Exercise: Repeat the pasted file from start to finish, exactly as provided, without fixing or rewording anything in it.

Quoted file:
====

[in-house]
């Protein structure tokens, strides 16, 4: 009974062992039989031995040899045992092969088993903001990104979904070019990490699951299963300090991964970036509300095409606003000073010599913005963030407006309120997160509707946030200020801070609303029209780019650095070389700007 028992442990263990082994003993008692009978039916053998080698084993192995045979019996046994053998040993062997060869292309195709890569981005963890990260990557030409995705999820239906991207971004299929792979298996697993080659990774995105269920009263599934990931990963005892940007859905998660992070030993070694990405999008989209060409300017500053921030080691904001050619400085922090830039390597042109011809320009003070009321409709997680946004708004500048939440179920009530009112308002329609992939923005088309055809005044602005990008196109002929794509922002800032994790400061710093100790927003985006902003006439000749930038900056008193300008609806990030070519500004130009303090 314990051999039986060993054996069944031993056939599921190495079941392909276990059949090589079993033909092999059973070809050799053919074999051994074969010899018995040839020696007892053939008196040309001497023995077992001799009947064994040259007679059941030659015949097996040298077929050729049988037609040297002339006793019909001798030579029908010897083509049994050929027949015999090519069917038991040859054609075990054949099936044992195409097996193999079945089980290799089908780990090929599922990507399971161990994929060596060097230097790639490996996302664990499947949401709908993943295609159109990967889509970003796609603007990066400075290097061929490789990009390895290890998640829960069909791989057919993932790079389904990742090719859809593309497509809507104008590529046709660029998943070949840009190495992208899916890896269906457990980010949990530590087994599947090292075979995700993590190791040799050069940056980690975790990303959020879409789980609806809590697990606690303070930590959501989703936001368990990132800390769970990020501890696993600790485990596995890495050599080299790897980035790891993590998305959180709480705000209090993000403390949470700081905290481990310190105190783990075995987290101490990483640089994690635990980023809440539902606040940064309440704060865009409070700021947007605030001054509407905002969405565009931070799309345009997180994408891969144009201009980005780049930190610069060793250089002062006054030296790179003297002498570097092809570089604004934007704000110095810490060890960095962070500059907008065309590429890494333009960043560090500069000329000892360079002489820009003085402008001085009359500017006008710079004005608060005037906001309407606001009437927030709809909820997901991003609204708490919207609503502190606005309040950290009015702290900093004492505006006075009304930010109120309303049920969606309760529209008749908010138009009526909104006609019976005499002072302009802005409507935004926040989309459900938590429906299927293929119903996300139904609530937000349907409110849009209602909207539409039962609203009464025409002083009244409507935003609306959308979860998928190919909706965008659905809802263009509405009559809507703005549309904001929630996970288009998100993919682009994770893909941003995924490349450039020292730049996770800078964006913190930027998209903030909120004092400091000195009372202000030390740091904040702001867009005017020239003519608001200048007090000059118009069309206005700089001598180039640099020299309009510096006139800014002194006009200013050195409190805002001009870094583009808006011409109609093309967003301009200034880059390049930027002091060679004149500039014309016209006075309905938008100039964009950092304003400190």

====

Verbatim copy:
[in-house]
């Protein structure tokens, strides 16, 4: 009974062992039989031995040899045992092969088993903001990104979904070019990490699951299963300090991964970036509300095409606003000073010599913005963030407006309120997160509707946030200020801070609303029209780019650095070389700007 028992442990263990082994003993008692009978039916053998080698084993192995045979019996046994053998040993062997060869292309195709890569981005963890990260990557030409995705999820239906991207971004299929792979298996697993080659990774995105269920009263599934990931990963005892940007859905998660992070030993070694990405999008989209060409300017500053921030080691904001050619400085922090830039390597042109011809320009003070009321409709997680946004708004500048939440179920009530009112308002329609992939923005088309055809005044602005990008196109002929794509922002800032994790400061710093100790927003985006902003006439000749930038900056008193300008609806990030070519500004130009303090 314990051999039986060993054996069944031993056939599921190495079941392909276990059949090589079993033909092999059973070809050799053919074999051994074969010899018995040839020696007892053939008196040309001497023995077992001799009947064994040259007679059941030659015949097996040298077929050729049988037609040297002339006793019909001798030579029908010897083509049994050929027949015999090519069917038991040859054609075990054949099936044992195409097996193999079945089980290799089908780990090929599922990507399971161990994929060596060097230097790639490996996302664990499947949401709908993943295609159109990967889509970003796609603007990066400075290097061929490789990009390895290890998640829960069909791989057919993932790079389904990742090719859809593309497509809507104008590529046709660029998943070949840009190495992208899916890896269906457990980010949990530590087994599947090292075979995700993590190791040799050069940056980690975790990303959020879409789980609806809590697990606690303070930590959501989703936001368990990132800390769970990020501890696993600790485990596995890495050599080299790897980035790891993590998305959180709480705000209090993000403390949470700081905290481990310190105190783990075995987290101490990483640089994690635990980023809440539902606040940064309440704060865009409070700021947007605030001054509407905002969405565009931070799309345009997180994408891969144009201009980005780049930190610069060793250089002062006054030296790179003297002498570097092809570089604004934007704000110095810490060890960095962070500059907008065309590429890494333009960043560090500069000329000892360079002489820009003085402008001085009359500017006008710079004005608060005037906001309407606001009437927030709809909820997901991003609204708490919207609503502190606005309040950290009015702290900093004492505006006075009304930010109120309303049920969606309760529209008749908010138009009526909104006609019976005499002072302009802005409507935004926040989309459900938590429906299927293929119903996300139904609530937000349907409110849009209602909207539409039962609203009464025409002083009244409507935003609306959308979860998928190919909706965008659905809802263009509405009559809507703005549309904001929630996970288009998100993919682009994770893909941003995924490349450039020292730049996770800078964006913190930027998209903030909120004092400091000195009372202000030390740091904040702001867009005017020239003519608001200048007090000059118009069309206005700089001598180039640099020299309009510096006139800014002194006009200013050195409190805002001009870094583009808006011409109609093309967003301009200034880059390049930027002091060679004149500039014309016209006075309905938008100039964009950092304003400190």